What you need in a super fund will vary according to your circumstances, goals and attitude to risk.
If you’re starting your career and expect many more years in the workforce, you may be more willing to take on more investment risk, as you have time to recover from losses. Mid-career, a careful approach may work best, and you may diversify your investments between low and high risk options. Late-career or approaching retirement, you’re unlikely to recover if investments decline in value, so you may focus on lower risk options.
When deciding on which fund you trust with your super, consider how you envisage your working life and retirement to be. Do you plan career breaks? Do you want to retire early? What level of financial comfort do you expect in retirement? All these factors should influence how you invest super.
Appetite to risk
Your appetite for risk and the amount of time you expect to invest, play important roles in how you select your super investment options. This links back to your circumstances.
With a long working life ahead of you, your final super balance will be less affected by short term risks and market volatility. You’ll have more time to ride out the variability of short-term returns. On the other hand, if you hope for high returns, you’ll generally need to accept higher levels of risk. (For risk and return profiles for UniSuper’s investment options, see our Investment Guide.)
Get financial advice
A financial advisor can help you examine different fund options in relation to your financial goals. It’s worth speaking with one if you aren’t sure what direction to head in.
5. Combine your super
Once you’ve determined which super product you want, consider combining multiple accounts if you have them. This ensures you pay for only one set of administration fees and insurance premiums.
Multiple super funds and their impacts
In 2018, the Productivity Commission found over one-third of super accounts are unintended multiples. Over time, fees erode a retirement balance, leaving a typical full-time worker 6% worse off at retirement (or $51,000).6
As part of government reforms, new ‘super stapling’ rules have been introduced to reduce the likelihood of multiple accounts. Now, when you start a job and don't nominate a super fund, your new employer must request your ‘stapled’ super fund details from the ATO, and pay to your stapled fund.7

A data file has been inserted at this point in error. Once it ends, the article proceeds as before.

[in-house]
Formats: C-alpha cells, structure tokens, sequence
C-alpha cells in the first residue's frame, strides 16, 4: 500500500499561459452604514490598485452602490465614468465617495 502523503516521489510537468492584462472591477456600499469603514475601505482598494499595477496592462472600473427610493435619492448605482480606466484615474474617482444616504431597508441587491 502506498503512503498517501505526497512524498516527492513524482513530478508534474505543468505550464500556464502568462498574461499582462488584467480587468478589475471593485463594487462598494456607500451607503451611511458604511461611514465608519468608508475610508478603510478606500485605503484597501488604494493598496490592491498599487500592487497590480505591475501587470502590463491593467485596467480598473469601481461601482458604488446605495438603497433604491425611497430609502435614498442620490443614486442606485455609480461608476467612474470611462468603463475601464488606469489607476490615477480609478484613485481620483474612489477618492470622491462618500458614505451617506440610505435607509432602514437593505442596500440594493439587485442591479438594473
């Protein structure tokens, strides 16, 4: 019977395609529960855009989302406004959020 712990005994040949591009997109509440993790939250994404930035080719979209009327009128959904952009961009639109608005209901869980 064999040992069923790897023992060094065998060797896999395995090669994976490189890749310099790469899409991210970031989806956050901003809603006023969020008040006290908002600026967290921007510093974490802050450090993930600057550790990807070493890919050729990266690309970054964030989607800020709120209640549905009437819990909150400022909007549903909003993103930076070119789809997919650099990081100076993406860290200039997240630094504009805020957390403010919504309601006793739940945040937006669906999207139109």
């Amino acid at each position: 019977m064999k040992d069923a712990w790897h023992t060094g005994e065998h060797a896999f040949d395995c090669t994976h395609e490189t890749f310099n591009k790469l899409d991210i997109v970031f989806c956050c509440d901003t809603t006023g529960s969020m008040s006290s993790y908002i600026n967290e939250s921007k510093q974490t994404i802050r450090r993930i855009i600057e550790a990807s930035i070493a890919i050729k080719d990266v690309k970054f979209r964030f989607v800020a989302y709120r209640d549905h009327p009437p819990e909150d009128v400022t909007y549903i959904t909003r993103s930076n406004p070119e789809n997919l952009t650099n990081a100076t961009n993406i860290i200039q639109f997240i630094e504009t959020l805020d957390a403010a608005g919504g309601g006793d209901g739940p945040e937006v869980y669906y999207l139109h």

Note, you may find yourself ‘stapled’ to an underperforming fund if you don’t actively choose your fund.
How to combine super
Before combining your super, consider the possible effects this might have on things like the fees you pay, the amount of cover and conditions of your insurance and the tax on your super. There could be other effects too, so it’s best to seek financial advice if you’re unsure.
6. Question all fees
Examine the need for any fee you’re charged (for info on fee types, see Canstar’s super fees explained page). If you’re not sure if you need a service, question it with your super fund. Once you’re in the know, you can make a decision on whether to reduce services, or move fund options altogether.
In general terms, an account with low fees and high returns is ideal, but there are a couple of things to note:
- An account with high fees may bring high investment returns, and therefore the fee may be reasonable. High fees mixed with low returns, leave you with poor performance.
- High fees do not necessarily equate to higher investment returns. Some low fee products bring high returns, and vice versa.
7. Make your super sustainable
Consider the impact your investments make on the environment and society. There are now 57 ESG (Environmental, Social, and Corporate Governance) super funds in Australia, managing 1.6 trillion in investments8, so there’s every opportunity to choose an investment option that aligns with the causes you care about.
Check if your fund offers a sustainable investment option/s, and examine its ESG credentials when reviewing if it’s the right fund for you. Take a look at UniSuper’s Sustainable Balanced and Sustainable High Growth options.
The steps above will help get your super in the best possible place for you, right now, but they’re not the only steps.
We recommend you keep an active eye in your super, regularly check the performance of your fund, read your statements, and make additional pre or post-tax contributions, to grow your super when you can.
Things you need to know
Consider the PDS and TMD on our website and your circumstances before making decisions, because we haven’t.
1 Your Future, Your Super Performance Test, apra.gov.au.
2 Quoted results taken from 31 Dec 2021 Media Release ‘APRA releases inaugural Your Future, Your Super Performance Test Results’.
3 Past performance is not an indicator of future performance.
4 Past performance is not an indicator of future performance.
5 UniSuper Advice is operated by UniSuper Management Pty Ltd ABN 91 006 961 799 (USM), which is licensed to provide financial product advice. USM is also the administrator of the fund UniSuper ABN 91 385 943 850 (UniSuper). UniSuper Limited ABN 54 006 027 121 is the trustee of UniSuper.
6 6 June 2018 speech by then Deputy Chair of the Productivity Commission, Karen Chester, presented to the McKell Institute Executive Policy Forum.
7 Stapled super funds, ato.gov.au.
8 Rainmaker Information (21 April 2021) Australia's ESG superannuation funds (media release) 21 April 2021 media release of the results of the inaugural ESG Superannuation Taxonomy Study as part of its latest Superannuation Benchmarking Report.